Court Questions 'Essential Function.'

Reversing summary judgment granted to FedEx by the U.S. District Court for the Middle District of Florida, the appeals court decided that this issue “should not have been taken away from the jury.”

The Eleventh Circuit applied a multi-factor, case-by-case analysis of whether the disputed job function was essential, giving substantial weight to FedEx's judgment that test-driving trucks is essential. The court also pointed out that the job description includes “responsibilities that conceivably could involve test-driving.”

“[I]f Technicians did not conduct test-drives, it is reasonable to infer that there may be adverse consequences, such as failing to correctly diagnose a problem or assuming a problem was fixed when it was not,” the majority wrote. “This could lead FedEx to operating unroadworthy trucks, thereby endangering the public.”

But the court disputed the key role of test-driving trucks when it found that “although FedEx employs only one Technician at its airport facility in Fort Myers, there are nine other licensed truck drivers at that facility among whom the test-driving could be distributed.”

Finding that test-driving was a “miniscule” part of the mechanic position, the court said evidence showed that “other FedEx Technicians throughout Florida generally test-drive an average of about 3.71 hours per year--an insignificant portion of their total time on the job.” In fact, John Rotundo, the applicant that was eventually hired for the mechanic position, testified that he only test-drove trucks three times in the past three years, the court wrote.

No Cargo Crossed State Lines

FedEx asserted that the medical examination requirement wasn't its choice, but rather was thrust upon it by the federal Department of Transportation through regulations.

The company argued that FMCSA regulations require “employees who drive in interstate commerce, or who drive commercial motor vehicles over 26,001 pounds in either interstate or intrastate commerce, to obtain DOT medical certification.”

The Eleventh Circuit disagreed, finding weight restrictions irrelevant. The majority said “if the employee's test-driving constitutes transporting property or passengers in interstate commerce, the DOT medical examination requirement applies.”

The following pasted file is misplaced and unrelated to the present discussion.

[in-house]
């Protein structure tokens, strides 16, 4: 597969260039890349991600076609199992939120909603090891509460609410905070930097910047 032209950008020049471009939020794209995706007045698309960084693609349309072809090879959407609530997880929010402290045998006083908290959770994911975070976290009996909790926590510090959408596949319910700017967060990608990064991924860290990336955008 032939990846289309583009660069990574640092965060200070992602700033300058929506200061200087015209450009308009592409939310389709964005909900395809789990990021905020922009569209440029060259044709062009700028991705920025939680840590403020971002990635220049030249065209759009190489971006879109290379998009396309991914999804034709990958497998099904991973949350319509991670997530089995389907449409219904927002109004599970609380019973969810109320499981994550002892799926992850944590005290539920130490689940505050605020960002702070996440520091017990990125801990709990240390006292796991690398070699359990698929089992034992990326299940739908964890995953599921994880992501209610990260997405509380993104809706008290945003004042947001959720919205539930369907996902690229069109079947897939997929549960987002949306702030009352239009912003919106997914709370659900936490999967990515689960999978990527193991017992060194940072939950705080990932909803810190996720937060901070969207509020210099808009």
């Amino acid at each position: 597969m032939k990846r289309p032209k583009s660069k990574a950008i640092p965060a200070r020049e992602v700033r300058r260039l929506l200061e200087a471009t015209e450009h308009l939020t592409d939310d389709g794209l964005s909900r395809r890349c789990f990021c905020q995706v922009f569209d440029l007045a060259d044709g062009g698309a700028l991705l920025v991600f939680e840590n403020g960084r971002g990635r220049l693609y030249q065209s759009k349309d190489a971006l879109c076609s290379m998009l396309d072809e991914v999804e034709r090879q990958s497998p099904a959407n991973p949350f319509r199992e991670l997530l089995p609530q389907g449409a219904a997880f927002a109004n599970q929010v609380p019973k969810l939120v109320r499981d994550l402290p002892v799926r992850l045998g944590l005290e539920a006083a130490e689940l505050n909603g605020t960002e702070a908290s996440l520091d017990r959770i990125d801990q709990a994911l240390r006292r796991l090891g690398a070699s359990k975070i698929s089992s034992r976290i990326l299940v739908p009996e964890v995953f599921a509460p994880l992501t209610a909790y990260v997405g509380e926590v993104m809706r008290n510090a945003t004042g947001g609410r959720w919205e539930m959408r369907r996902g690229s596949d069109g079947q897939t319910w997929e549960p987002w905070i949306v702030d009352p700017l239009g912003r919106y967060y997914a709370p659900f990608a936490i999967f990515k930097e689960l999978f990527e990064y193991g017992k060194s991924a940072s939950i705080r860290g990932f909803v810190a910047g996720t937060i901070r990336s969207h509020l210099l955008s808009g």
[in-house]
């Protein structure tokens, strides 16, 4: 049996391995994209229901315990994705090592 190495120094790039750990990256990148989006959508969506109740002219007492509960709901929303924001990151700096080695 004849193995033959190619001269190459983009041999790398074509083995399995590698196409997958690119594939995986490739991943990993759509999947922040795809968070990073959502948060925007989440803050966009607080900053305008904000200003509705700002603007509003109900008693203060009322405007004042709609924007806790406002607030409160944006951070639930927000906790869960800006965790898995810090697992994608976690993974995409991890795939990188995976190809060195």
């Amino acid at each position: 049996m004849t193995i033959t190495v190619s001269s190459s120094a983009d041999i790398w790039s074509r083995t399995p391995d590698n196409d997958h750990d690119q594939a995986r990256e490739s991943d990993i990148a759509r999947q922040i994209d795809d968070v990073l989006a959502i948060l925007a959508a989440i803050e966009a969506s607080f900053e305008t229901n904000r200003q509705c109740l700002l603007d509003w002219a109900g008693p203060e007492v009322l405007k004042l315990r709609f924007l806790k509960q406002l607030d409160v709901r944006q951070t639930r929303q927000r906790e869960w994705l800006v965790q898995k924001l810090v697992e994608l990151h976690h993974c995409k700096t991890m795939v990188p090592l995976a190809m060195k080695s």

Here, however, Rotundo testified that he never test-drove any FedEx truck carrying cargo, much less so across state lines--“not surprising given that the Fort Myers facility is located near the Florida Gulf Coast far from any state line,” the court wrote.

It added that “the Chief Counsel for the Federal Motor Carrier Safety Administration issued an opinion letter based on virtually identical hypothetical facts, opining that '[a] package vehicle carrying no cargo that is test driven by a mechanic for a few miles within the State of New York is operating in intrastate, not interstate commerce.' ”

In his dissent, Hill asked, “But tell me, how far north must we go in the State of Florida for this line to start to blur and the possibility of interstate commercial travel to become more real?”

Ephraim R. Hess in Davie, Fla., and Craig L. Berman in St. Petersburg, Fla., represented Samson. Corporate counsel Frederick L. Douglas in Memphis, Tenn., and Carol A. Dwyer Defreitas in Irvine, Calif., and Jeffrey B. Jones of Littler Mendelson in Orlando, Fla., represented FedEx.


To contact the reporter on this story: Anna Kwidzinski in Washington at akwidzinski@bna.com

To contact the editor responsible for this story: Susan J. McGolrick at smcgolrick@bna.com

Text of the opinion is available at http://www.bloomberglaw.com/public/document/Samson_v_Fed_Express_Corp_No_211cv00006UADNF_2014_BL_82588_11th_C.